My Prius needs a battery, Toyota denies warranty due to EV button

Discussion in 'Gen 2 Prius Main Forum' started by naterprius, Jul 19, 2007.

  1. Qlara

    Qlara New Member

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    Got $4500 worth of parts by trading in (or ditching) a $40 non-US-equipped EV button....it's definitely a good deal. Actually if this EV button is not even appear in the frist place, the $4500 is a Cash-for-Clunker-battery from Toyota anyway....LOL :D
     
  2. Floyd2

    Floyd2 progressio per sententia

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    You’ve got a point there. I heard about your $4500 Cash for Clunkers trade in, very nice deal. In this neck of the woods we have a similar ‘Demolition-discount’ (for lack of a better translation) of only € 1000 (around $1430). The amount varies per country all over Europe.
    Conditions are the new bought car can be used one but has to be newer than the old one, even if it’s only by a month.
    The amount is not that much but I’m not complaining, it gave me a nice extra discount on the Prius.
     
  3. Floyd2

    Floyd2 progressio per sententia

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    I think you’re right Vertex. I commute three days a week from my small home village to a nearby town, about 20 miles in between. I work in the outskirts of the town but getting home from work in the afternoon I still have to pass three traffic lights and finally a drawbridge to get out.

    The bridge keeps opening and closing all day, even during rush hour. Depending on the amount of traffic on the water I have to wait somewhere between 3 and 7 minutes before I can cross. For some reason the Prius keeps running for 1 to 2 minutes on it’s gas engine, even if the battery is almost completely full.
    This is where the EV button comes in very handy. The Prius can calculate fuel consumption very accurate but it can’t anticipate. I know that right after the bridge there is a stretch of 12 miles of highway and time enough to recharge the battery. So while waiting at the bridge there is absolutely no need to use gas. I always press the EV button there.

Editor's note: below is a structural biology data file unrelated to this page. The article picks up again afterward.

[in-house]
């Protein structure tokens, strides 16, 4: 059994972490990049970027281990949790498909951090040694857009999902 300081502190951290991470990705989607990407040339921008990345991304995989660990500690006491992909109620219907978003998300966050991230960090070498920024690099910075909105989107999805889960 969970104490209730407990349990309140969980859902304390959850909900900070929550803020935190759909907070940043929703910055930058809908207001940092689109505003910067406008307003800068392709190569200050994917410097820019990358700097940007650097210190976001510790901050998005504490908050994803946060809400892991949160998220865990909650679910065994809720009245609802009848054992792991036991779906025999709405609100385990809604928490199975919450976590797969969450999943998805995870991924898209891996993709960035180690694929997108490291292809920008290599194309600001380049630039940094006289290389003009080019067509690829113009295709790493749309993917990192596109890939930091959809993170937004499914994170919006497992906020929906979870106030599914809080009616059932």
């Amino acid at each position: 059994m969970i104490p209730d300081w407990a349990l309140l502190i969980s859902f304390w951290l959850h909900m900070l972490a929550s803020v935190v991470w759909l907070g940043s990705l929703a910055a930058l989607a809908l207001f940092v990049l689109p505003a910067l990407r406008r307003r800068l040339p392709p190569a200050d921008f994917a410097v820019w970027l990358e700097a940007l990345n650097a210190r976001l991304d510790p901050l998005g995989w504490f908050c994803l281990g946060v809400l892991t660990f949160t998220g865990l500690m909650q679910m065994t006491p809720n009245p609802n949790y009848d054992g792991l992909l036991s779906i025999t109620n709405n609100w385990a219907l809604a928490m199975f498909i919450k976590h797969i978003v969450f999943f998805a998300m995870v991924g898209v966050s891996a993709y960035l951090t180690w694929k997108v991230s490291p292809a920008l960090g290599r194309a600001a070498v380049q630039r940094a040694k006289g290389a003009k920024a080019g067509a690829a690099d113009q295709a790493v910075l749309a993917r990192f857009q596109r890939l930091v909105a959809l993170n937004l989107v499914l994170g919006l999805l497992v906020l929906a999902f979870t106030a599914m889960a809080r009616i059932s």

For some reason the gas engine (sometimes) stays on for a while at traffic lights as well. Even when the battery is full or mostly full. I can’t figure out why this happens in some cases and not in others. But I’ve been driving the Prius for only a short while, maybe there’s some logic to it.
     
  4. wfolta

    wfolta Active Member

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    Perhaps it's more useful on an ornery Gen II, but it's standard on Gen III and I have to say I've not used it since I got the car and can't see using it more than once a year -- if I remember to use it in that special situation.
     
  5. mgb4tim

    mgb4tim Noob

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    my kids think it's fun when I sneak in on "golfcart" mode when I get home. Sometimes I drive right through the yard to the back door and sneak in.
     
  6. Floyd2

    Floyd2 progressio per sententia

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    From what I know the Gen I series does not have an EV possibility on the ECU, so it only seems possible on the Gen II series: 2004-2009.
    If you expect not to use it much I wouldn't bother going thru the hassle. In my case I use it frequently, several times a day. But I guess it's different for every one.

    And driving in 'golfcart mode' is also neighborhood-friendly when you have to leave very early in the morning and don't want to wake up the little ones (including your own) in the street.

    I can even leave the village (entirely 30 km/h zone) in stealth mode. After about 1.2 miles I take the on ramp to the freeway and at exactly 50 km/h the system overrides the EV button and the gas engine kicks in.
     
  7. andrewrohn

    andrewrohn New Member